Note: This review has been updated after a re-read, but we’re keeping the old comments on the post.
The Dragonbone Chair by Tad Williams
Tad Williams’ MEMORY, SORROW, & THORN was one of the first epic fantasy trilogies I ever read and, two and a half decades ago, I absolutely loved everything about it. It’s one of the two series I recommend to new fantasy readers who ask me where to start (the other is Robin Hobb’s FARSEER saga). For years I’ve been wanting to re-read MEMORY, SORROW, & THORN but I’ve been waiting patiently for it to be released in audio format, even going so far as to pester the audio publishers about it, as well as Tad Williams’ wife, Deborah Beale, who does a lot of his publicity. Finally, this year Penguin Random House Audio released audio version of the trilogy (The Dragonbone Chair, The Stone of Farewell, To Green Angel Tower) in preparation for next month’s The Heart of What Was Lost, a new novel set in the world of Osten Ard. Hooray!
In The Dragonbone Chair, we meet Simon, a teenage orphan who was born to a serving woman in the keep of Prester John, the old benevolent king of Osten Ard. Simon is a kitchen boy, doing the bidding of the woman in charge of the kitchen whom he calls Rachel the Dragon. Rachel, who calls Simon a “mooncalf,” is constantly frustrated with Simon’s tendency to dream the day away while caring little about Rachel’s high standards for the castle.
Simon’s boring life changes when King John dies, leaving the throne to Elias, his oldest son. When Elias and his court move in to the keep, they bring new life to Osten Ard, but they also bring Pyrates, an authoritative advisor who may have sinister ideas for how to use the power of the throne. After the glamour of a new prince wears off, the people of Osten Ard realize that the new king is not serving them well. Also unpleased with the situation are Prince Josua, Elias’s younger brother, and Princess Miriamele, Elias’s daughter. When they start acting against Elias, Simon gets tangled up in the drama. As he sets off on various related quests, he meets elves, trolls, giants, and even a dragon.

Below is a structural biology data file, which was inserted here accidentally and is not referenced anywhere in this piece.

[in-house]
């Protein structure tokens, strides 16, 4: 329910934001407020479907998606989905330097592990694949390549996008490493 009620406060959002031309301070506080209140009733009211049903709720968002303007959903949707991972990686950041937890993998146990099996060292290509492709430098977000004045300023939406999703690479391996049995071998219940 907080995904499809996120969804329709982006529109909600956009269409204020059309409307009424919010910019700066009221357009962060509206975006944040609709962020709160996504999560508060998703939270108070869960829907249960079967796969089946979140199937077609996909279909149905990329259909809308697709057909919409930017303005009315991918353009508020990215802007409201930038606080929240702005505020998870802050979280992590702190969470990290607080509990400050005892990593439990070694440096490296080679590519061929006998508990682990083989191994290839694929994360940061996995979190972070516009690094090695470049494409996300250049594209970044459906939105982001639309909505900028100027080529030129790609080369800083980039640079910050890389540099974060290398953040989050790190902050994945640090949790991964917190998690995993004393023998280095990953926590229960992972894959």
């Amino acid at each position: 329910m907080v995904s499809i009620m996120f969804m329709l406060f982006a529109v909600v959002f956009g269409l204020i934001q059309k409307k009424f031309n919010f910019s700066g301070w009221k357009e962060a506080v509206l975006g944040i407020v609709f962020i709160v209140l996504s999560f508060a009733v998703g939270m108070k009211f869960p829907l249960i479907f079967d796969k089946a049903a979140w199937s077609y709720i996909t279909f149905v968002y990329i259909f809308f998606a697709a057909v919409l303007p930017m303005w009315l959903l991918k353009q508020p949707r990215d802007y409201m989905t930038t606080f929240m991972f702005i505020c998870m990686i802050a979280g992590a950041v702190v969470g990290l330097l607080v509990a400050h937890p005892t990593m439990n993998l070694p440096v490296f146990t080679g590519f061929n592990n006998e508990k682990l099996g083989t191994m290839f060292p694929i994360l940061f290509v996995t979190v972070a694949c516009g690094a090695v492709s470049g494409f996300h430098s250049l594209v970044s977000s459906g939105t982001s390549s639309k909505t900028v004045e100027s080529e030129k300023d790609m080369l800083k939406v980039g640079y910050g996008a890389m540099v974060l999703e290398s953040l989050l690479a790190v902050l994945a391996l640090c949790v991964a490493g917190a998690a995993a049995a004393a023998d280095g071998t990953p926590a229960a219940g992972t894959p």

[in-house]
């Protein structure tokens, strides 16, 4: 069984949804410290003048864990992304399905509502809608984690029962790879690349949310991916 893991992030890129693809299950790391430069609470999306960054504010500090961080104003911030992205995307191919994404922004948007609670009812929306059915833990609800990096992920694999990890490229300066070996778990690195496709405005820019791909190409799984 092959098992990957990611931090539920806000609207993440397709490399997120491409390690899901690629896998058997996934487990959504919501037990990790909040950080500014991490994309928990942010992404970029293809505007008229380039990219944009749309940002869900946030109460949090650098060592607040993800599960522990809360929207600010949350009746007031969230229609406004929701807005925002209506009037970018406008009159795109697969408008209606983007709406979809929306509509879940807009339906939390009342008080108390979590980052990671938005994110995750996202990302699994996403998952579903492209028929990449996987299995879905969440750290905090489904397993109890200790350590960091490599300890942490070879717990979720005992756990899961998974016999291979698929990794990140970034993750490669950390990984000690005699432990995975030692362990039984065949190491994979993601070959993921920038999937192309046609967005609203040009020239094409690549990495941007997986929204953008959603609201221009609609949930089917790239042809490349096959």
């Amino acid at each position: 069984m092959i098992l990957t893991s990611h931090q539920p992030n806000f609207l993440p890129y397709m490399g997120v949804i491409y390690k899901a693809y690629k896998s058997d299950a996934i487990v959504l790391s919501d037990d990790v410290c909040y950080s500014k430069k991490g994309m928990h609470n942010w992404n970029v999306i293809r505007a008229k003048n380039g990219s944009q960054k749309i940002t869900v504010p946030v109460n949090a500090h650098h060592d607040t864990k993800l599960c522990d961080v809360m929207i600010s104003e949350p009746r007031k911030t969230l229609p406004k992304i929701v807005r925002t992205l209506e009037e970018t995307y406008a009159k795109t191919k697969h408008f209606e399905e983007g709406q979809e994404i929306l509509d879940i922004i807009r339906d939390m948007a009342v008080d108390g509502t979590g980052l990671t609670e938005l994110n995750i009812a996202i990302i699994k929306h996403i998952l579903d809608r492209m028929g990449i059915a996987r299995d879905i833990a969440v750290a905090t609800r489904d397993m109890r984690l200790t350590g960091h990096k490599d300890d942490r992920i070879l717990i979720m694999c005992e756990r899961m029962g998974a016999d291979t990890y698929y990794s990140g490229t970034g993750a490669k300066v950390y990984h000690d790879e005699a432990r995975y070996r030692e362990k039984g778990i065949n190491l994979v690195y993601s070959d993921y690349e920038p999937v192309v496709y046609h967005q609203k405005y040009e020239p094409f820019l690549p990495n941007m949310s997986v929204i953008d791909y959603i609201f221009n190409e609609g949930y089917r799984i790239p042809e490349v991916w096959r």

It was great fun to reacquaint myself with Simon the mooncalf and the other inhabitants of Osten Ard, but I have to admit that this time I loved The Dragonbone Chair more for its nostalgic value than for the story. Tad Williams is a great story-teller, as I had recalled, but at this point in my life I’m much less patient with this type of epic fantasy than I was 25 years ago. The book is a whopping 800 pages (33 hours in audio), and that’s just the first installment. The pace is slow, with every scene described vividly and a huge cast of major and minor characters to try to remember. Still, the characters are interesting and likeable even though many of them fit recognizable molds (something I can’t feel too critical about in a book written before they all became epic fantasy clichés). And they actually accomplish important deeds by the end of the book, even if we are a little tired of watching them travel across Osten Ard.
If you’re looking for a fantasy with a cast of diverse characters, some really strong women, a non-Western setting, non-stop action, or new ideas that will blow your mind, this isn’t it. If you’re in the mood for a slow-paced unchallenging medieval-style epic fantasy with a coming-of-age hero, The Dragonbone Chair is one of the best of them thanks to Tad Williams’ skills as world-builder and story-teller. I knew exactly what I was getting into when I decide to re-read this trilogy and waited until I was feeling nostalgic for the type of fantasy I loved reading when I was a lot younger. I’m certain that younger readers, especially teens, will get a lot more out of The Dragonbone Chair than older readers with a lot of fantasy reading under their belts.